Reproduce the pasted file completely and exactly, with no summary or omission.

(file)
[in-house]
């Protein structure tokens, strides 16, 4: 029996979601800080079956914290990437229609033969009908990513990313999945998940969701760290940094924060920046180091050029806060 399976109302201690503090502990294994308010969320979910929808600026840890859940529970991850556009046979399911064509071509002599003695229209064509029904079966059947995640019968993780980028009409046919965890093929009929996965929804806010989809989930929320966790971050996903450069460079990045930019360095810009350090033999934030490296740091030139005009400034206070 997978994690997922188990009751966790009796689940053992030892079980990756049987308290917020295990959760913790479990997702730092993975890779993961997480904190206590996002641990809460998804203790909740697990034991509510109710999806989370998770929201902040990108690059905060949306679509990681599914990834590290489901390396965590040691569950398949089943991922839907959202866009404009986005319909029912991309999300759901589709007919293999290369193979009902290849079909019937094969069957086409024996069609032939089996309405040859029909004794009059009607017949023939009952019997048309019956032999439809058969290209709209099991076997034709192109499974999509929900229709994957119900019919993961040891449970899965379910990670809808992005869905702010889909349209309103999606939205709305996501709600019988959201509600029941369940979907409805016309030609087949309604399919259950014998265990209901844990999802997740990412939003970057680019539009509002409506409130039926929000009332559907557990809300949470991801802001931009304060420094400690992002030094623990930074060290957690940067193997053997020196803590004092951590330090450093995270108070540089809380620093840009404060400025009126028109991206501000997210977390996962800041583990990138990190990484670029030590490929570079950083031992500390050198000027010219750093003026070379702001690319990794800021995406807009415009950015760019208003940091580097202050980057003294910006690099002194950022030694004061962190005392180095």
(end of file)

[in-house]
């Protein structure tokens, strides 16, 4: 029996979601800080079956914290990437229609033969009908990513990313999945998940969701760290940094924060920046180091050029806060 399976109302201690503090502990294994308010969320979910929808600026840890859940529970991850556009046979399911064509071509002599003695229209064509029904079966059947995640019968993780980028009409046919965890093929009929996965929804806010989809989930929320966790971050996903450069460079990045930019360095810009350090033999934030490296740091030139005009400034206070 997978994690997922188990009751966790009796689940053992030892079980990756049987308290917020295990959760913790479990997702730092993975890779993961997480904190206590996002641990809460998804203790909740697990034991509510109710999806989370998770929201902040990108690059905060949306679509990681599914990834590290489901390396965590040691569950398949089943991922839907959202866009404009986005319909029912991309999300759901589709007919293999290369193979009902290849079909019937094969069957086409024996069609032939089996309405040859029909004794009059009607017949023939009952019997048309019956032999439809058969290209709209099991076997034709192109499974999509929900229709994957119900019919993961040891449970899965379910990670809808992005869905702010889909349209309103999606939205709305996501709600019988959201509600029941369940979907409805016309030609087949309604399919259950014998265990209901844990999802997740990412939003970057680019539009509002409506409130039926929000009332559907557990809300949470991801802001931009304060420094400690992002030094623990930074060290957690940067193997053997020196803590004092951590330090450093995270108070540089809380620093840009404060400025009126028109991206501000997210977390996962800041583990990138990190990484670029030590490929570079950083031992500390050198000027010219750093003026070379702001690319990794800021995406807009415009950015760019208003940091580097202050980057003294910006690099002194950022030694004061962190005392180095």